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The Arc Receives ACF Award of $1.87 Million for National Autism Resource and Information Center

Washington, DC – The Administration on Developmental Disabilities (ADD), within the Administration for Children and Families (ACF) at the U.S. Department of Health and Human Services, announced yesterday that The Arc will receive an award of $1.87 million for fiscal year 2010 to establish a national resource and information center on Autism Spectrum Disorder (ASD) and other developmental disabilities.

The Arc, in collaboration with several key partners, will implement an innovative and dynamic initiative, called Autism NOW: The National Autism Resource and Information Center, to engage and leverage a national network of disability, aging, military, and family organizations to deliver information and resources relevant to individuals with ASD and other developmental disabilities.

“The Arc and our partners are primed and ready to build a dynamic resource to address the needs of people with ASD and other developmental disabilities through this national network. We are proud to have the opportunity to launch Autism NOW, a much needed resource. It is especially significant that self-advocates will have a meaningful role in leading, implementing and realizing the goals of this innovative project,” said Peter V. Berns, CEO of The Arc.

Other partners include the Autistic Self Advocacy Network (ASAN), and Self Advocates Becoming Empowered (SABE) to provide expertise from the self-advocate perspective. For research expertise in key areas across the lifespan in ASD and other developmental disabilities, The Arc has partnered with members of the Association of University Centers on Disabilities (AUCD) Network, also referred to as UCEDDs (University Centers on Excellence in Developmental Disabilities), the Institute for Community Inclusion from the University of Massachusetts, the Developmental Disabilities Institute from Wayne State University, and the Center for Community Inclusion and Disability Studies from the University of Maine.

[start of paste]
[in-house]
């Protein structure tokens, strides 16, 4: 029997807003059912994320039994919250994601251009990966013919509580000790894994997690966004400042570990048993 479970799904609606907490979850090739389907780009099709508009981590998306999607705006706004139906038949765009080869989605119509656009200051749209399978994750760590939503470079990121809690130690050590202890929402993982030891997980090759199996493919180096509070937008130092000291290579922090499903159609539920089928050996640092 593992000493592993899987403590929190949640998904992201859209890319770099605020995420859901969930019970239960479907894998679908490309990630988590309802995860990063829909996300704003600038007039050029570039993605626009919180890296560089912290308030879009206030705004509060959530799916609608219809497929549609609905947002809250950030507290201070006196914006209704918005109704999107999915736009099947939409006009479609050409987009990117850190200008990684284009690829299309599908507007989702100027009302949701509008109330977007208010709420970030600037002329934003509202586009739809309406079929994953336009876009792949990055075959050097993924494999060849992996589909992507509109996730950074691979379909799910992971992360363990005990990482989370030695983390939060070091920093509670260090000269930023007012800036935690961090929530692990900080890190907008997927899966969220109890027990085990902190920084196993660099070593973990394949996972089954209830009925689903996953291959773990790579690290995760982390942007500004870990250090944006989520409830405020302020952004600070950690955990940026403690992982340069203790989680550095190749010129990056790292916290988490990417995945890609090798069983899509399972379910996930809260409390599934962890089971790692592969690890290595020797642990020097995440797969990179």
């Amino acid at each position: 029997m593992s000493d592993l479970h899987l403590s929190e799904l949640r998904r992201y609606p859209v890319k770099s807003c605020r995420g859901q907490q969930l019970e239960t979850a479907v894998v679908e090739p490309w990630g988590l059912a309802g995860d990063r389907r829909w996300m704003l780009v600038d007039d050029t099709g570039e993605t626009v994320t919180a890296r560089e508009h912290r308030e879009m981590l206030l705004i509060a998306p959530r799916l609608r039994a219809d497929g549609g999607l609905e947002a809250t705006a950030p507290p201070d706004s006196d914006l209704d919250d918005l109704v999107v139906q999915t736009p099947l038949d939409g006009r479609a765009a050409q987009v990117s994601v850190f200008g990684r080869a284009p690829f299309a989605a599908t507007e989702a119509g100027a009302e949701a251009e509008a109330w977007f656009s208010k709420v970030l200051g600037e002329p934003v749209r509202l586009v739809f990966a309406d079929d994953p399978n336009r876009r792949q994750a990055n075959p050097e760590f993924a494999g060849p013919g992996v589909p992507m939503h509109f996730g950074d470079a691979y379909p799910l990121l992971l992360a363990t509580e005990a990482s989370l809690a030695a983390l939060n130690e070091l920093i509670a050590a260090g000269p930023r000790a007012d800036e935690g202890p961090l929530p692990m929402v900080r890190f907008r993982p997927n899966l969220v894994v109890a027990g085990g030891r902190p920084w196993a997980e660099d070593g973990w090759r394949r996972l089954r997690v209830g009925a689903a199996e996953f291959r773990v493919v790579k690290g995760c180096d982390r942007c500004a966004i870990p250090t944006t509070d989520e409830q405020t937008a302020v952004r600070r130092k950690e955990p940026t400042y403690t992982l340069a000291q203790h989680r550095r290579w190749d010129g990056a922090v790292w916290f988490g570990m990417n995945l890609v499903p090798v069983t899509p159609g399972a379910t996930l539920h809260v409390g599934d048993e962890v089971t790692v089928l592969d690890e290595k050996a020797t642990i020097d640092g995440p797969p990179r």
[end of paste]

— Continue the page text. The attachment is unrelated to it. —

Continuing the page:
For deep policy expertise in areas of autism, family support, health care implementation, and aging, partners incude Brandeis University’s Heller School of Public Policy and the National Council on Aging (NCOA). The Arc has engaged a national dissemination team that will connect efforts to key stakeholders in every state and territory in the United States, including the National Association of Councils on Developmental Disabilities (NACDD), National Disability Rights Network (NDRN), Association of University Centers on Disabilities (AUCD), the National Military Family Association (NFMA), National Council on Independent Living (NCIL), and the American Association on Intellectual and Developmental Disabilities (AAIDD). Other key autism organizations will also be included in the Center’s activities.

The project will be led by Ann Cameron Caldwell, Ph.D., the Chief Research and Innovations Officer for The Arc and Tonia Ferguson, Special Projects Director.  “The new National Autism Resource and Information Center will fill a great need in the autism community by providing high-quality resources and information on community-based services and interventions for people with ASD and their families.  The Arc understands the challenges that families face; and we also recognize the vast contributions that people with ASD and other intellectual and developmental disabilities make to our societies and communities,” Caldwell said. “We are proud to have people that identify as having ASD or other intellectual and developmental disabilities (self-advocates) as full partners leading and implementing this initiative.”

“Autism is a heart-wrenching condition that presents special challenges for many families,” said HHS Secretary Kathleen Sebelius. “We want families to know that we are listening to them, and